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Venturing Out (and Back) Along the Canyon Rim Trail

Flaming Gorge's most scenic hike

Trail Guide

Difficulty: Easy

Distance and Elevation Gain: 4.5 miles one-way, 227 feet

Trail Type: Wide, dirt with some rocky spots

Multi-Use: Hikers, Mountain Bikers
Dogs Allowed: Yes, on leash in campgrounds, picnic areas, and trailheads at all times.

Fees: None

Seasonality: Spring, Summer, Fall

Restrooms: Yes, at the visitor's center and campgrounds.

Where to park: Visitor Center parking area

Trailhead GPS coordinates: 40.8919, -109.5614


 

Monsoon weather over Flaming Gorge. The easily accessible Canyon Rim Trail lets visitors take in stunning views without much effort. Photo: Flaming Gorge Chamber of Commerce | Ryan Kelly
Monsoon weather over Flaming Gorge. The easily accessible Canyon Rim Trail lets visitors take in stunning views without much effort. Photo: Flaming Gorge Chamber of Commerce | Ryan Kelly

Flaming Gorge National Recreation Area, nestled in the northeast corner of Utah, is aptly named. When the late-afternoon sun hits the crimson cliffs, they illuminate with other-worldly color that has to be seen to be believed — photos simply don’t do it justice. When Major John Wesley Powell and a team of explorers first set eyes upon the walls of the 1,400-foot canyon in 1869, they were so brilliant that they thought they were on fire, and the name “Flaming Gorge” was born.

The emerald green reservoir that dominates the landscape is 91 miles long with 360 miles of shoreline, perfect for endless water skiing, kayaking and stand-up paddleboarding. And the fishing is world class. It's a Blue Ribbon area with regular 30-pound lake trouts being hooked every year. Kokanee salmon and smallmouth bass are equally epic. Below the lake on the Green River (also aptly named, reflecting the large amount of limestone in the water), experience rafting and fly-fishing for rainbow and brown trout.

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Nearby Sites

The view near the visitor center at the start of the Canyon Rim Trail. Photo: Flaming Gorge Chamber of Commerce | Ryan Kelly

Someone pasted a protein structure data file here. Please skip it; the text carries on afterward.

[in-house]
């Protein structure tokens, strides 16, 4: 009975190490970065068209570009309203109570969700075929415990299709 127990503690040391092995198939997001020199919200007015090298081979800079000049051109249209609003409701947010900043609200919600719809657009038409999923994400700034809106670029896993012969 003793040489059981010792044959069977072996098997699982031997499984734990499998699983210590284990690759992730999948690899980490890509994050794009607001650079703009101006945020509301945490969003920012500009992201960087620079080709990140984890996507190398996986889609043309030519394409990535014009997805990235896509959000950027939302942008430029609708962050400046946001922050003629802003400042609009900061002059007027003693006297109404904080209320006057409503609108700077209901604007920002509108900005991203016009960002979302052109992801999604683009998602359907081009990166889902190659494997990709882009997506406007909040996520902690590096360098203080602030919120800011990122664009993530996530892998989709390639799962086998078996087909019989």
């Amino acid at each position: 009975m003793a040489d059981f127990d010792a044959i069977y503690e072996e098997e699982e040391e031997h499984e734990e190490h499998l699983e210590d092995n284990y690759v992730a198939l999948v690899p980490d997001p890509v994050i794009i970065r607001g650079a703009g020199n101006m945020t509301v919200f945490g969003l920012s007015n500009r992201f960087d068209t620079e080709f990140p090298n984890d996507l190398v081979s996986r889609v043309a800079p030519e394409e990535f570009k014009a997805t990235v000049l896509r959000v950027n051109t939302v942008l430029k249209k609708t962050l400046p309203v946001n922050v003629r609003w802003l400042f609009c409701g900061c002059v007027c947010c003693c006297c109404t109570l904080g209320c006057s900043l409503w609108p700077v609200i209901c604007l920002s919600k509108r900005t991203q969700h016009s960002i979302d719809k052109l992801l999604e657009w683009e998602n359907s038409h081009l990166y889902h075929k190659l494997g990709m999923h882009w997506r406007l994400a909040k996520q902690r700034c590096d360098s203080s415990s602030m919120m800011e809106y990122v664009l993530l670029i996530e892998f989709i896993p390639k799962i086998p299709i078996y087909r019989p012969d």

The view near the visitor center at the start of the Canyon Rim Trail. Photo: Flaming Gorge Chamber of Commerce | Ryan Kelly
Also nearby is East Green's Lake, a spur of the Canyon Rim Trail. Photo: Flaming Gorge Chamber of Commerce | Ryan Kelly
Also nearby is East Green's Lake, a spur of the Canyon Rim Trail. Photo: Flaming Gorge Chamber of Commerce | Ryan Kelly

Where to Start

With all of this available to explore, a good place to get a lay of the land and make a plan is, as always, the visitor center. First off, the lookout that sits cantilevered out above the gorge boasts some of the best views of the whole canyon. Yet it's just an appetizer of the things to come. If you spend a few minutes talking to the enthusiastic rangers, you can get a quick education on the flora and fauna of the area, the ancient people that lived there, and the local geography. Armed with your newfound knowledge, head out for a hike on the Canyon Rim Trail, conveniently starting right outside of the building.

It sort of feels wrong to score these postcard-worthy views without even breaking a sweat.

This casual, family-friendly trail is 4.5 miles one-way and links the Red Canyon Visitor Center to the Greendale Overlook on Highway 44. It’s open to both hikers and mountain bikers. The hike itself is mellow despite being at an altitude of 7,400 feet — it only gains a total of 227 feet in elevation. But, what it lacks in physical difficulty, it makes up for with breathtaking views. In fact, it sort of feels wrong to score these postcard-worthy views without even breaking a sweat — it feels like cheating.

The native flora and fauna of Flaming Gorge: Moose under a ponderosa pine. Photo: Flaming Gorge Chamber of Commerce | Ryan Kelly
The native flora and fauna of Flaming Gorge: Moose under a ponderosa pine. Photo: Flaming Gorge Chamber of Commerce | Ryan Kelly

The start of the hike follows the south rim of the reservoir. The trail’s informational signs talk about the wildlife and the ecosystem, and various viewpoints somehow manage to rival the vistas back at the visitor center. Keep an eye out for bighorn sheep barely clinging to the precipices in the canyon.

Just past the first mile, the trail turns away from the rim and weaves through meadows of colorful wildflowers and tall, native grasses, and under the shadows of towering, fragrant ponderosa pines.

Deer, moose and elk are frequently spotted along this section, so keep a camera ready. At about 2.5 miles in, there is a small footbridge over Skull Creek (fortunately, not aptly named). This is a perfect place to turn around if you’re looking for a short hike or time is limited.

After you travel 4.5 miles, the trail ends at a lovely picnic area at State Road 44. It’s a good place to stop, have lunch and watch for falcons, red-tailed hawks, American kestrels, ospreys and even bald eagles.

Most people do this hike as an out-and-back, but it could be done as a shuttle if you first park a car at the state Route 44 endpoint and then drive to the visitor's center to start the hike.

If you don’t arrange a shuttle, just head back on the trail the same way you came and catch all the things you missed on the way out.

Getting There

From Vernal: Take U.S. Highway 191 north for 35 miles. Turn left onto State Road 44 for 3.5 miles. Turn right onto Red Canyon Road for 3 miles, and follow signs to the Red Canyon Visitor Center.


Written by Shaine Smith for RootsRated Media in partnership with Utah Office of Tourism.

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